In this week's Weekend Reads: Is stealing snacks from a CIA vending machine really worth the risk? What's the actual benefit of clipping coupons every weekend before you go shopping? And how do you redesign Ken, of Barbie and Ken fame, so he has a place in 2017? (Answer: Man buns, apparently.)
Think you’re getting ripped off by the government? Want to take back what’s yours? Why not try…robbing the CIA’s vending machines? That’s what some contractors did, stealing over $3,000 in CIA snacks. (I will not make a 100 Grand Bar joke, but know that it’s there.) How was this master plan executed? Basically by unplugging the machines from the internet. And they were caught on security cameras in the act. Ocean’s Eleven, this was not. Gotta admire the gusto, though. I know that if people were caught stealing snacks from the PolicyGenius office, getting fired would be the best possible outcome.
Do you use coupons? I don’t mean in an extreme couponing way, where you built an artificial intelligence to select the best coupons and suddenly we have Skynet because you wanted a deal on mouthwash. But a casual use of coupons can save you a couple ten or dozen dollars a month, and that can really add up. At the very least, using coupons can help you plan out your shopping in advance, and you can see which stores have the best deals and what your weekly or monthly budget looks like. The Billfold’s Nicole Dieker looks at how coupons helped her save money in more ways than one.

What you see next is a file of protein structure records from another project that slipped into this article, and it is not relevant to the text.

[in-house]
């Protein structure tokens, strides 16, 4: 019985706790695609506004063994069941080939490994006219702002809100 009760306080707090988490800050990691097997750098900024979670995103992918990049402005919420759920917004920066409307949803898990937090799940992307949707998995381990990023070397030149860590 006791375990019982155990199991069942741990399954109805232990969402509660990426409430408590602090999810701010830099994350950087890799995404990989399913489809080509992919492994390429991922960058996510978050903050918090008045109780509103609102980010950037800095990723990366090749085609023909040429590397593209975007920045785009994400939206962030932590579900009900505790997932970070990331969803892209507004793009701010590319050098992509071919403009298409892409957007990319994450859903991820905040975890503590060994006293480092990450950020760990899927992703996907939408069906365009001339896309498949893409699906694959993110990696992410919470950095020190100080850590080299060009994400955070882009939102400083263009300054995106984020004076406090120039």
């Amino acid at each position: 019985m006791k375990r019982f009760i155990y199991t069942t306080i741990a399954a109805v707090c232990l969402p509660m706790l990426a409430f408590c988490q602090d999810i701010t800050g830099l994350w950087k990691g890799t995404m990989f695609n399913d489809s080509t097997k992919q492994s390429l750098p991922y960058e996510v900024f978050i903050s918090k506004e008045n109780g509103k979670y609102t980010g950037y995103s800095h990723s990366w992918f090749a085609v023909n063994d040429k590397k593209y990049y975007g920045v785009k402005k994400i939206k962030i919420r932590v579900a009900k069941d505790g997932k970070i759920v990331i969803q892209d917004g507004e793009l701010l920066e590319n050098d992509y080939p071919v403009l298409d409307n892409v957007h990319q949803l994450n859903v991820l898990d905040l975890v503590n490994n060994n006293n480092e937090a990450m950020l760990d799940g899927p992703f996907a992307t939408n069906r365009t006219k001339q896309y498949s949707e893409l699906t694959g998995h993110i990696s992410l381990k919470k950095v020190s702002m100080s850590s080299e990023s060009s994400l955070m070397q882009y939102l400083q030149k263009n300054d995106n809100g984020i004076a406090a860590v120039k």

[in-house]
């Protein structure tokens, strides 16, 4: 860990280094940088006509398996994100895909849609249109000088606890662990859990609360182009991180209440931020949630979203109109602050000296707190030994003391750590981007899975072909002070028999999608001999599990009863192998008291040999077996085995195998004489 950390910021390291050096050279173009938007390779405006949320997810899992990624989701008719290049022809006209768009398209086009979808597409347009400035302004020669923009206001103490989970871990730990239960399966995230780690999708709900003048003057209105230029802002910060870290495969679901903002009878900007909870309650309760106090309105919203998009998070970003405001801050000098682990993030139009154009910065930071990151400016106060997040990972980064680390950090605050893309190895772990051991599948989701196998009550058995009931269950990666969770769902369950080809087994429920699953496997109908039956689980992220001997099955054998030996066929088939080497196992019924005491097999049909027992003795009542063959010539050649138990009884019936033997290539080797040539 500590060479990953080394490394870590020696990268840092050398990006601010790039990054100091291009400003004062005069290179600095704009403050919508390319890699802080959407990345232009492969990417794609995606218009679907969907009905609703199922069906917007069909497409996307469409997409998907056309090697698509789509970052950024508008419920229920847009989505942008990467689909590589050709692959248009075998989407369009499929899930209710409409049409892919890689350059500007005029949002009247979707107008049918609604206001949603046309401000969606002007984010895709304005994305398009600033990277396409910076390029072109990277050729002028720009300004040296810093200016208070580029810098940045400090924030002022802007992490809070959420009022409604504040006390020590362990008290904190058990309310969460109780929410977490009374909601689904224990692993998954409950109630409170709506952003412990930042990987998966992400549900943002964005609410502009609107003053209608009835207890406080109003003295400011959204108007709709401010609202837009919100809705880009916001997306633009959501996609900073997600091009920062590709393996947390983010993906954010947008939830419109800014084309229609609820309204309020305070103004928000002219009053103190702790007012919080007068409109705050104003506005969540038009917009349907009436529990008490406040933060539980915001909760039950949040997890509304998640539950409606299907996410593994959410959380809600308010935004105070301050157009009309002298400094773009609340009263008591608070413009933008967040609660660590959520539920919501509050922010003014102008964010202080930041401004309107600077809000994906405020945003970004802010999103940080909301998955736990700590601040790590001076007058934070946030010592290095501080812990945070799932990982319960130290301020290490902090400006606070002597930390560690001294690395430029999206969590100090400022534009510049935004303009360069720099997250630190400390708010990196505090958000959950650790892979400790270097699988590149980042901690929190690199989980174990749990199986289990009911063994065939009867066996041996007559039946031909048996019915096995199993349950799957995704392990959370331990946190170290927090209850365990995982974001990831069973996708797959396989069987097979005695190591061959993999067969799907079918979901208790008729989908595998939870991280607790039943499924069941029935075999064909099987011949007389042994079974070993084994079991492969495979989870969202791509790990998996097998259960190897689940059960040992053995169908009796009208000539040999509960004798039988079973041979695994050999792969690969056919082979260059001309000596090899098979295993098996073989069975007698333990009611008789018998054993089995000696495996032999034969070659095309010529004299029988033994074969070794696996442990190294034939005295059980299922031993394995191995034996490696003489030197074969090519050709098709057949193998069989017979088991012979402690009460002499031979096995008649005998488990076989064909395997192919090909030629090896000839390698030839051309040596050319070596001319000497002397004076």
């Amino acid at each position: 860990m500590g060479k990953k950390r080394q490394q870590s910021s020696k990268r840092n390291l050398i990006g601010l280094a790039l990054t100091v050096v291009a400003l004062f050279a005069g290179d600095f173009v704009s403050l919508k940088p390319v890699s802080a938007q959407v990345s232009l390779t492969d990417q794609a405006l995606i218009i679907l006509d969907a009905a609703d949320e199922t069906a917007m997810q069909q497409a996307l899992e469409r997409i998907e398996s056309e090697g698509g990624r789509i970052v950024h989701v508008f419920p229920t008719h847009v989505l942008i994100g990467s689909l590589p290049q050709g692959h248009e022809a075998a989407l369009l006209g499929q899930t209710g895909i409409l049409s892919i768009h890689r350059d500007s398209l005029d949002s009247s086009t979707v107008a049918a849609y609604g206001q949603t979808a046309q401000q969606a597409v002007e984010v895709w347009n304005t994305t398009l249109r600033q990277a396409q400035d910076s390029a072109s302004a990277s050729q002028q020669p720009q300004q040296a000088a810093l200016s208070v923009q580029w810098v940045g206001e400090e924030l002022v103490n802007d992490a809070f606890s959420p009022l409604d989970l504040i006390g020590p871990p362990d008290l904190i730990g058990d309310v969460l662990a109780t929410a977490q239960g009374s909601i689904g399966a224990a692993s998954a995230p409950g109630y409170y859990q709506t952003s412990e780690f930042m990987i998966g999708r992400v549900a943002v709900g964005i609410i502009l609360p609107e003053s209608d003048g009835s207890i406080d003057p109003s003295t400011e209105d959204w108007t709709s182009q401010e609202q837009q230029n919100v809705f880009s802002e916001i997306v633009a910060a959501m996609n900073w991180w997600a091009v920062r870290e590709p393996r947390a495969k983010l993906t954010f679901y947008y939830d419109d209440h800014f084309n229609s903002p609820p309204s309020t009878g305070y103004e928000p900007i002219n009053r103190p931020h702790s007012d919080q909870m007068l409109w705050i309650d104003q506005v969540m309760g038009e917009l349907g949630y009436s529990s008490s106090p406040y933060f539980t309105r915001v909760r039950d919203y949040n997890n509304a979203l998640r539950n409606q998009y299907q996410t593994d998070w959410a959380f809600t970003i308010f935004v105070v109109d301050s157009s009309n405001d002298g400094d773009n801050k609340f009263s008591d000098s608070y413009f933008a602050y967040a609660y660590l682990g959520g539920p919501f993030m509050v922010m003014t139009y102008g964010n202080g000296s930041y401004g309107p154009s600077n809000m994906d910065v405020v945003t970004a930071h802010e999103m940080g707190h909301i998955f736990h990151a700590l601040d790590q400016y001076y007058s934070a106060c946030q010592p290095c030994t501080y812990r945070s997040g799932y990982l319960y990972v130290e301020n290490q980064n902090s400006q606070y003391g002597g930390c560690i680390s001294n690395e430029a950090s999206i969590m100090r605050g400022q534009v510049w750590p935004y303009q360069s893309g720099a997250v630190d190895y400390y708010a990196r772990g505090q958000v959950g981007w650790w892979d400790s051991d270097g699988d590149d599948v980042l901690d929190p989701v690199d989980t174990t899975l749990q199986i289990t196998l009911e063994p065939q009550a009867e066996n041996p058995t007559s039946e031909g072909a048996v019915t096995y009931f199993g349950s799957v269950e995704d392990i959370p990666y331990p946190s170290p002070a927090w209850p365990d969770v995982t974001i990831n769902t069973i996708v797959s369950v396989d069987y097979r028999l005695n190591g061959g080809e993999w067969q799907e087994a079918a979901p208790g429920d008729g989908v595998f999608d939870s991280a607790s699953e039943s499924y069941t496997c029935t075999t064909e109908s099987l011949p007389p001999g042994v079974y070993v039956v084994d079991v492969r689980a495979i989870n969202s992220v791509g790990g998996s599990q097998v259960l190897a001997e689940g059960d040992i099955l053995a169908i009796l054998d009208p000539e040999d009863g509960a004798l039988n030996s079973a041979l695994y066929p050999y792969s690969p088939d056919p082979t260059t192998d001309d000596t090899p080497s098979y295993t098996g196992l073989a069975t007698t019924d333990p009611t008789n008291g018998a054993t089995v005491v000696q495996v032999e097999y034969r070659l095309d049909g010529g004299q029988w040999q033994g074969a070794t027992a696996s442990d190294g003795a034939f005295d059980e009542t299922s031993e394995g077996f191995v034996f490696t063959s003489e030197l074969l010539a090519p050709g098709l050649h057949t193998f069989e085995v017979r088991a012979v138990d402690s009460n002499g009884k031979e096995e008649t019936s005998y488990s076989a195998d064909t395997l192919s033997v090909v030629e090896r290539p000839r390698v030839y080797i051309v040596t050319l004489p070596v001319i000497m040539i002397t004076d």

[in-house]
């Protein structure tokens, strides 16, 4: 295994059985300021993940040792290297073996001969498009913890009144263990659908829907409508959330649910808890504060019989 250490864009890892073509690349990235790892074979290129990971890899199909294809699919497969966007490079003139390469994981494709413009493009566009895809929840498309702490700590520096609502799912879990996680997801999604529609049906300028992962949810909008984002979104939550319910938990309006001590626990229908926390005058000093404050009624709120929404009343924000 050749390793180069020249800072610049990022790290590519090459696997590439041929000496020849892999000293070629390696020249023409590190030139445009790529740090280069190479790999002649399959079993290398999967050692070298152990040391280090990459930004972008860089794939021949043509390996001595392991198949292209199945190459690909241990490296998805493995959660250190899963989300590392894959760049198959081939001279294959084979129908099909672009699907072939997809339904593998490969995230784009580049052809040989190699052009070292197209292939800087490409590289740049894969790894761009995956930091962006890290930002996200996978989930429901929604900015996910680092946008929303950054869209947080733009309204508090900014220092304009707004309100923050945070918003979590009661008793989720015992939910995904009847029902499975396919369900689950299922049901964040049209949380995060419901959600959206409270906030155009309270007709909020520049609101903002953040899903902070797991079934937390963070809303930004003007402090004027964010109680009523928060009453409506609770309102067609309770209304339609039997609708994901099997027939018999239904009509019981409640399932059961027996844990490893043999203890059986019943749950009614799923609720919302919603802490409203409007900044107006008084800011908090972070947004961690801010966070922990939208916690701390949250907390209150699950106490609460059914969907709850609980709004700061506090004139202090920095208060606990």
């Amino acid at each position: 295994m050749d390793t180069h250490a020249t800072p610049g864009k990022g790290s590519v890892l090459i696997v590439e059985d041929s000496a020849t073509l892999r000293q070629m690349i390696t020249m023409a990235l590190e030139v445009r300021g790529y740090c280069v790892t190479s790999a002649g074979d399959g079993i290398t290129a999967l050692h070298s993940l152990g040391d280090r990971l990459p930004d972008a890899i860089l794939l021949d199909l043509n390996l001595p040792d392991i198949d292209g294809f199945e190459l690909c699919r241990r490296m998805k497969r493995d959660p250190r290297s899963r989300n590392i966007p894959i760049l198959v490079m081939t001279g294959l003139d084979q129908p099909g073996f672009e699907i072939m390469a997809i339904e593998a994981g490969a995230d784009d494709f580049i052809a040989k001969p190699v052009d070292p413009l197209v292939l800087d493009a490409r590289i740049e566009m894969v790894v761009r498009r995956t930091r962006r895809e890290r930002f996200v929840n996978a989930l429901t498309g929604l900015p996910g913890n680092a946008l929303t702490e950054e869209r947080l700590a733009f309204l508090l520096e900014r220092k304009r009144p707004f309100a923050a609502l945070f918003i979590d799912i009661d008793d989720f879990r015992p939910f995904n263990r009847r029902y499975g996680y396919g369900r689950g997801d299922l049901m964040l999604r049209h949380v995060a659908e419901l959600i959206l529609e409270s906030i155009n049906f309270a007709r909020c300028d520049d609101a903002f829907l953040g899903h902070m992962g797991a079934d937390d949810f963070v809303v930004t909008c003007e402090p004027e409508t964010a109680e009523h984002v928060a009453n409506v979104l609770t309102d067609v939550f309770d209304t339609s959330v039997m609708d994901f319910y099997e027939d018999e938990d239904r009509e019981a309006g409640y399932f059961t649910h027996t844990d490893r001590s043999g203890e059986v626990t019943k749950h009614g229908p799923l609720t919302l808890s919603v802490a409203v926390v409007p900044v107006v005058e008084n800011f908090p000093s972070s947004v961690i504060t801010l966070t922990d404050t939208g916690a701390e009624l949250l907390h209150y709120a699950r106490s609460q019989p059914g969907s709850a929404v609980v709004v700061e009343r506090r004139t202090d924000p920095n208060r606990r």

There has been a lot said about Barbie over the decades she’s been around: Her career choices, her body type, her dream house. Ken? Not so much. He’s been a crotchless staple of Barbie, the perfect companion, but mostly just…there. Not any longer. Now, Ken comes in normal, slim, and broad (don't call it "husky") forms! He has different hairstyles, from cornrows to man buns! He has a veritable palette of skin tones! The goal of Mattel is to boost sales by making their most famous dolls more inclusive. This isn’t like the past, where any non-white dolls were merely friends of Barbie and Ken. Now, in a Multiversal Theory of Ken, they are all the real deal Ken, whether they’re traditional white or ambiguously biracial. Caity Weaver’s hilarious trip to Mattel headquarters has the whole story of how this pantheon of Kens came to be.